COVID-19 pandemic in Iowa

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The COVID-19 pandemic first hit the American Midwest state of Iowa in March 2020. The first known cases were three people who had traveled on a cruise in Egypt. They came home to Johnson County on March 3. Cases were first found at meat packing plants and care facilities. By late October, community spread was a concern in the state.[1]

On March 9, 2020, Iowa Governor Kim Reynolds signed a Proclamation of Disaster Emergency.[2]

On April 25, the first testing site was launched in Des Moines under the new initiative[3]

During a May 6, 2020 meeting with Reynolds, then-President Donald Trump answered to the increased coronavirus testing rate.

Impact[change | change source]

Iowa's largest industry is manufacturing.[4] Most manufacturing relates to food.[5] That means the impact of the COVID-19 pandemic on the meat packing industry is highly disruptive in Iowa.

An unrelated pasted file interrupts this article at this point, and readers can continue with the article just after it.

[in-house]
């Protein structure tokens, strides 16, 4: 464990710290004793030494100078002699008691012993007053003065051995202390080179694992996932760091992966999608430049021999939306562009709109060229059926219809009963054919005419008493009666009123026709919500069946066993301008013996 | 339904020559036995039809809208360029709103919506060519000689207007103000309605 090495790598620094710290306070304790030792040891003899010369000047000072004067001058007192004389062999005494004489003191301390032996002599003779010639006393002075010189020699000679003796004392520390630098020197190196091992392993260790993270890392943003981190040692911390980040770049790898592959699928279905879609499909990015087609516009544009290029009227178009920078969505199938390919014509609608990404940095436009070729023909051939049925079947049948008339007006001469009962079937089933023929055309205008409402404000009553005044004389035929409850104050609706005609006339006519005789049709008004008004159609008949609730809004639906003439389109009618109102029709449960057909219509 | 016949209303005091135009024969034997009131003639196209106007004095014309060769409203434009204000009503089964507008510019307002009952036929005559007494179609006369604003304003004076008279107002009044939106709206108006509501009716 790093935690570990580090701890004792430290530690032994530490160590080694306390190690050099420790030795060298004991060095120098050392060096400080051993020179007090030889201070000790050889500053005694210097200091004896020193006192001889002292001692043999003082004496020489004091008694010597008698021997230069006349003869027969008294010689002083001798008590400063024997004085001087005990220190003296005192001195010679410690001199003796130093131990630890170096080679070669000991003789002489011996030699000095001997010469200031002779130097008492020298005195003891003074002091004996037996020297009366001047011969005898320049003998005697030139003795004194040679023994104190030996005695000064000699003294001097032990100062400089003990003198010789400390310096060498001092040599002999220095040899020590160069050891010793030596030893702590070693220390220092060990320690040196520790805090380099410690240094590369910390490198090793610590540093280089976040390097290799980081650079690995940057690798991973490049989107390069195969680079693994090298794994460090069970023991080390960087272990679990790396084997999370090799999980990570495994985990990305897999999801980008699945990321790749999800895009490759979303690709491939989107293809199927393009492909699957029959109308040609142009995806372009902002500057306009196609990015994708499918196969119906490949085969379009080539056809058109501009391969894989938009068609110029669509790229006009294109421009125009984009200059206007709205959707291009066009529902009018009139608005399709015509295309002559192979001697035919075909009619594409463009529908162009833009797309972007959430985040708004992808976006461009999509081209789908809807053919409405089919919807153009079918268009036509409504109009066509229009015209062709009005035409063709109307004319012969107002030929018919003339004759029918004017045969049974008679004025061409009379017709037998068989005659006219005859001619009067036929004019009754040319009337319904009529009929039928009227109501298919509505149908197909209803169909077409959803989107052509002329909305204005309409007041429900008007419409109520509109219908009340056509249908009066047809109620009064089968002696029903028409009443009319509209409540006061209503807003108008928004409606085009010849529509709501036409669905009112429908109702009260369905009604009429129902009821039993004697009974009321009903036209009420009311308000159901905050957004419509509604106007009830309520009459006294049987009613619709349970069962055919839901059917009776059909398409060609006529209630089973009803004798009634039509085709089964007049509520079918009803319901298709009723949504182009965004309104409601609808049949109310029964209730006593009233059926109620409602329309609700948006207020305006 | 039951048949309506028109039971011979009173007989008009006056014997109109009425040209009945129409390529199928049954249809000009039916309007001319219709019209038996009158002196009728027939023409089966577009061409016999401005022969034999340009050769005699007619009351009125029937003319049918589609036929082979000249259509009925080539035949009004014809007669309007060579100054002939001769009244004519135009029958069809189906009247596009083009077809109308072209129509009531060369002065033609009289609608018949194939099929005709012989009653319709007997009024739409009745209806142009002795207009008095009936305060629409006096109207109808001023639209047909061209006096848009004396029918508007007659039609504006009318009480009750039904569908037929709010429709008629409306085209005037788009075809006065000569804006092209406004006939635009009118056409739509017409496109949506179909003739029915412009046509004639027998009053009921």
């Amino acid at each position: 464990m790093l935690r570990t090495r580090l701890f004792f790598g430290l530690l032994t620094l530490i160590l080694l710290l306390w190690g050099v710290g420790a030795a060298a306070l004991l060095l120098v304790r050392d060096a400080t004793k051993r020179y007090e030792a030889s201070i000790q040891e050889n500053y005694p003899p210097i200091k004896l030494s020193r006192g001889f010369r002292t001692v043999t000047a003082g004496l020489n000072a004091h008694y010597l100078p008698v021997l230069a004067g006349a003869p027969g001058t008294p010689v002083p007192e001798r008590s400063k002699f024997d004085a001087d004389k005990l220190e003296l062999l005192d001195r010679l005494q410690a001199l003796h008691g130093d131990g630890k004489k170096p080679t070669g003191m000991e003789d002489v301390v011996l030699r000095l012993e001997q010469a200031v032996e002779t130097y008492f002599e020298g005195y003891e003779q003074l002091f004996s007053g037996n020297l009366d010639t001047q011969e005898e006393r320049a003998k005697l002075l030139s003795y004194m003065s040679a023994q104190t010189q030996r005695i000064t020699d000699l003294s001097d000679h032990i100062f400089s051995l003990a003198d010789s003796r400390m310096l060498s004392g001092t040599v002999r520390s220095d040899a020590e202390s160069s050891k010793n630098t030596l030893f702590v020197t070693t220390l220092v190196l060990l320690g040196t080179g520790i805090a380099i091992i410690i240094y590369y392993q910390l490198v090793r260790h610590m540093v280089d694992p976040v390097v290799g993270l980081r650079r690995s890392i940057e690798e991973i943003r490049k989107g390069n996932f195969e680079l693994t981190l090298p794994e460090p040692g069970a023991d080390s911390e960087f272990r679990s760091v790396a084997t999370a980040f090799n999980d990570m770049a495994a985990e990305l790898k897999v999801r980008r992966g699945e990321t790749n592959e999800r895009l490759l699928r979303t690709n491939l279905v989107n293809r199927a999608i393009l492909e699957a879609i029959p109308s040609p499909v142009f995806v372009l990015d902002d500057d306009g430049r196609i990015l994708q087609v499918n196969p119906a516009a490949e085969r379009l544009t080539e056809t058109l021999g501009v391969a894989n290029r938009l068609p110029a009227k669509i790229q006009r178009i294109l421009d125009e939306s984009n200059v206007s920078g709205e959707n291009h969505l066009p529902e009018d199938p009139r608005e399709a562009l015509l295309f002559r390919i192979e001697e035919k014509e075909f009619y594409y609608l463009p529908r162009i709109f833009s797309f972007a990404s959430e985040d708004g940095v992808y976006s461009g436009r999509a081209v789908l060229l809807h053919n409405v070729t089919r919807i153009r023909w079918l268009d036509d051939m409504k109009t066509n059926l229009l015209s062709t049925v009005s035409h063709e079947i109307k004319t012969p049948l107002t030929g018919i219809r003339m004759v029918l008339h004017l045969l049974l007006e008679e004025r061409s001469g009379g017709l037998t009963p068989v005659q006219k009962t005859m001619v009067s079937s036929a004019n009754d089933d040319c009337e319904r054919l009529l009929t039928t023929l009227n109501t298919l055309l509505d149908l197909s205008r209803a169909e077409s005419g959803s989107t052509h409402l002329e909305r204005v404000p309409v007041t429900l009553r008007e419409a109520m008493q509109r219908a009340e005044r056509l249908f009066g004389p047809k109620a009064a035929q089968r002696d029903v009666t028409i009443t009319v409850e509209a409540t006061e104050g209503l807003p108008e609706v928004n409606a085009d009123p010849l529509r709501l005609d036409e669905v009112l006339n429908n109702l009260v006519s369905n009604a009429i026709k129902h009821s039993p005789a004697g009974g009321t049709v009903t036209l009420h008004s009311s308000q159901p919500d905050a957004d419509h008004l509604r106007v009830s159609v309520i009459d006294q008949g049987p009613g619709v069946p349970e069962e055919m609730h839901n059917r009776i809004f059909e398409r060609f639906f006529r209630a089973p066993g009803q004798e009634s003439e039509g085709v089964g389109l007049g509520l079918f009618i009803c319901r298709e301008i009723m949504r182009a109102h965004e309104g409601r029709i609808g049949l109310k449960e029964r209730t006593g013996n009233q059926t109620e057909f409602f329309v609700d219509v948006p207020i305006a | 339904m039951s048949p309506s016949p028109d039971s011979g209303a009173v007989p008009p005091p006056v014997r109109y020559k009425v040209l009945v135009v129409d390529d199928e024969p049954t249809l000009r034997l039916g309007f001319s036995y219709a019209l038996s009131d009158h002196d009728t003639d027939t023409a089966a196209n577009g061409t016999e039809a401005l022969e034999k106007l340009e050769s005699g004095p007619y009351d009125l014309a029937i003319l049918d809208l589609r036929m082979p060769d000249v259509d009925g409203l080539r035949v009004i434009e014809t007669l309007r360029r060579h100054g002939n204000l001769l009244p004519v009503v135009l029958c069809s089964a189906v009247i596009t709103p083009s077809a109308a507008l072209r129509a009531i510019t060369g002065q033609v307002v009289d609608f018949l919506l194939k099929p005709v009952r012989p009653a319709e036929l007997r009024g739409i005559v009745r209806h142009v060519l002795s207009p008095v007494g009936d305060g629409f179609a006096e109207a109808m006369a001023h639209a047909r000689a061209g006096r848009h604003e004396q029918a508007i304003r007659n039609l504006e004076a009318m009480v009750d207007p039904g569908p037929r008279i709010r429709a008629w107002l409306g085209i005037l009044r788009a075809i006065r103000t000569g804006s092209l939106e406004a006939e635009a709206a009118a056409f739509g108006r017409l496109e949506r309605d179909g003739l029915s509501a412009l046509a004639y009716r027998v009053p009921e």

Iowa State University, the University of Iowa and the University of Northern Iowa expected losses to go past $76 million, $89 million and $28 million, respectively.[6]

As of June 1, 2021, COVID-19 was responsible for more than 6,000 deaths in Iowa.[7]

References[change | change source]

  1. "Iowa Hospitals Fear an Overwhelming Patient Surge". Cedar Rapids Gazette. Retrieved June 3, 2021.
  2. "Gov Reynolds Signs a Disaster Proclamation Following Confirmed COVID-19 Cases". We are Iowa. Retrieved June 3, 2021.
  3. "Iowa Launches COVID-19 Testing Site in Des Moines". Des Moines Register. Retrieved June 3, 2021.
  4. "The Biggest Industries in Iowa". The World Atlas. Retrieved June 3, 2021.
  5. "Iowa Workforce and the Economy". Iowa Workforce Development. Retrieved June 3, 2021.
  6. "Iowa's Universities Report Coronavirus Blow in the Hundreds of Millions". Cedar Rapids Gazette. Retrieved June 3, 2021.
  7. "Iowa Reports Two More COVID-19 Deaths". KWWL Waterloo. Retrieved June 3, 2021.